Measuring Valuations for Tech Companies

The received wisdom for tech company valuations, especially young fast-growing companies, is that they should be valued on a multiple of revenue. There are two primary reasons for this, firstly fast growing tech firms rarely have any significant profits (and so ratios such as Price/Earnings or multiples of Net Income will not be useful). Secondly, revenue is a relatively ‘clean’ metric as it is less prone to manipulation and earnings management than figures lower down the Income statement such as Net Income or calculated metrics such as EBITDA.

I will examine other valuations methods and metrics in a future article but for now the primary metric will be the Enterprise Value to Revenue ratio. Enterprise Value (EV) takes market capitalization as its starting point and then adjusts this for the firm’s debt and cash balances to get a more comprehensive valuation (for a more detailed explanation, please refer to Damodaran’s overview of valuation methods).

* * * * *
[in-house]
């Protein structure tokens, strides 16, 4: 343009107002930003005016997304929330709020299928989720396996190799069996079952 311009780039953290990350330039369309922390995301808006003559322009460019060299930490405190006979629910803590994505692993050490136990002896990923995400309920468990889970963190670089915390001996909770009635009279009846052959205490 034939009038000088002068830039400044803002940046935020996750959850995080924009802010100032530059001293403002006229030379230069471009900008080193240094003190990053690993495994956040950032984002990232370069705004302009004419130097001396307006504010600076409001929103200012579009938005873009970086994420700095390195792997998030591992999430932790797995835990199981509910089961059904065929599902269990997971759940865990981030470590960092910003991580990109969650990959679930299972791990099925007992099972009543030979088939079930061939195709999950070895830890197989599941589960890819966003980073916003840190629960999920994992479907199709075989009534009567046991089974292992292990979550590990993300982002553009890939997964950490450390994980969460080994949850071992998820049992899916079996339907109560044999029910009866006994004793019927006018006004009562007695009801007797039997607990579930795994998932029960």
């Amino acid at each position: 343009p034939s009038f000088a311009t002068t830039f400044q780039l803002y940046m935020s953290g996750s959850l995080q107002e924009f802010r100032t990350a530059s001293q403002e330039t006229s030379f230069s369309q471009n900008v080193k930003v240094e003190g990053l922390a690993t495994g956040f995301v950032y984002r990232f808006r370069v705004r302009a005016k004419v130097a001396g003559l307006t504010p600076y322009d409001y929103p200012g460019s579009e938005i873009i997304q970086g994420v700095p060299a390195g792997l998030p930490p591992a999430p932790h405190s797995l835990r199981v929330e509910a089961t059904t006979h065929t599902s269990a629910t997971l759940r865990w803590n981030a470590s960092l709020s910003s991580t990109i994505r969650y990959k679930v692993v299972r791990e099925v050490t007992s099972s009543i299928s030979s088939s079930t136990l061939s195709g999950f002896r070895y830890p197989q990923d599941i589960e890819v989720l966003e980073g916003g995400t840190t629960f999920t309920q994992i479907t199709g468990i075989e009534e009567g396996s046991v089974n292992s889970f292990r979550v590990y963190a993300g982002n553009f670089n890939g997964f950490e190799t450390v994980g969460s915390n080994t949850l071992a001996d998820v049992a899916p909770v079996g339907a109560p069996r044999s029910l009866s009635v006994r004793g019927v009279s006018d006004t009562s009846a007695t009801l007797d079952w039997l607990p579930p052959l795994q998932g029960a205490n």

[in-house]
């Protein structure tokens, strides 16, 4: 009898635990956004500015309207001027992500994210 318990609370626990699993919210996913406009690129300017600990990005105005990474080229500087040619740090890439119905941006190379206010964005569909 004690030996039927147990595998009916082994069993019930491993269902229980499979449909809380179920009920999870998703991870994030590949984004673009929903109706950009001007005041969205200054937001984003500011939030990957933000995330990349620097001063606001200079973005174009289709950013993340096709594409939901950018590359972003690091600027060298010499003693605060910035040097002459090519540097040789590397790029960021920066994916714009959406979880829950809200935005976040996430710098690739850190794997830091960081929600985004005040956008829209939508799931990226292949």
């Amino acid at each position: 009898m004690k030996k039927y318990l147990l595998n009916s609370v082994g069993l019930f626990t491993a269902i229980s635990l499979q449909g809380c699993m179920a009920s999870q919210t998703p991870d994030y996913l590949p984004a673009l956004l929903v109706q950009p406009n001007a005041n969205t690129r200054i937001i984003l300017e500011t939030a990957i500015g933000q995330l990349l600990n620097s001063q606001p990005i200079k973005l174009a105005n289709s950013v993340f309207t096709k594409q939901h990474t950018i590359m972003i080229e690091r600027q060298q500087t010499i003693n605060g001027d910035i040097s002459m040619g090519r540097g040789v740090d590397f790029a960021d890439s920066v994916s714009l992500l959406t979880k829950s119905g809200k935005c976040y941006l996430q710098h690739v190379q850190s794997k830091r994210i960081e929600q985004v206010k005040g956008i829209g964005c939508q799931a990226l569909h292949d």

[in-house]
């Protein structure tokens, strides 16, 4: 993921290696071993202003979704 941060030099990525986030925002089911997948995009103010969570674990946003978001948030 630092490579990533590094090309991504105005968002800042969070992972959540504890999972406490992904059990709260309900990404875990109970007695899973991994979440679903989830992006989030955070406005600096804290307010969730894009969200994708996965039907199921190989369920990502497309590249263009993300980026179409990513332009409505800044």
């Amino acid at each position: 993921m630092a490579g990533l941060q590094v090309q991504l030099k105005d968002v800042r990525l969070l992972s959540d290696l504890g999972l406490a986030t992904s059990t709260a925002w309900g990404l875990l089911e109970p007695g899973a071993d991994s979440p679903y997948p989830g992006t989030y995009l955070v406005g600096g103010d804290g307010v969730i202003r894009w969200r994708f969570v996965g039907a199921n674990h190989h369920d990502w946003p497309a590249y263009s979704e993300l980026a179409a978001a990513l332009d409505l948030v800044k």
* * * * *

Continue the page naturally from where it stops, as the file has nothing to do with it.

How Have Valuations Changed?

The compression in the Enterprise Value/Revenue multiple has been extensively documented but just for completeness note the below graph with shows the median EV/Revenue ratio for Saas companies declining since 2013 from a high of 11 in early 2014 to a low of 4 in February 2016.


EV/Revenue Mulitple For Saas Companies

Despite the recent proliferation of blog posts about the ‘Great Compression’, the trend is the trend is not new – the peak in valuations was in early 2014. Most of the commentary on this compression in valuation ratios has focused on Saas companies, so it is worth looking at other tech sectors. The below graph shows the ratios for Digital Media (Google, WebMD, Yahoo, Pandora), eCommerce, Marketplaces and Legacy Tech (comprising mature tech companies such as Microsoft, Oracle and Computer Associates).

EV/Revenue Multiples for Tech Sectors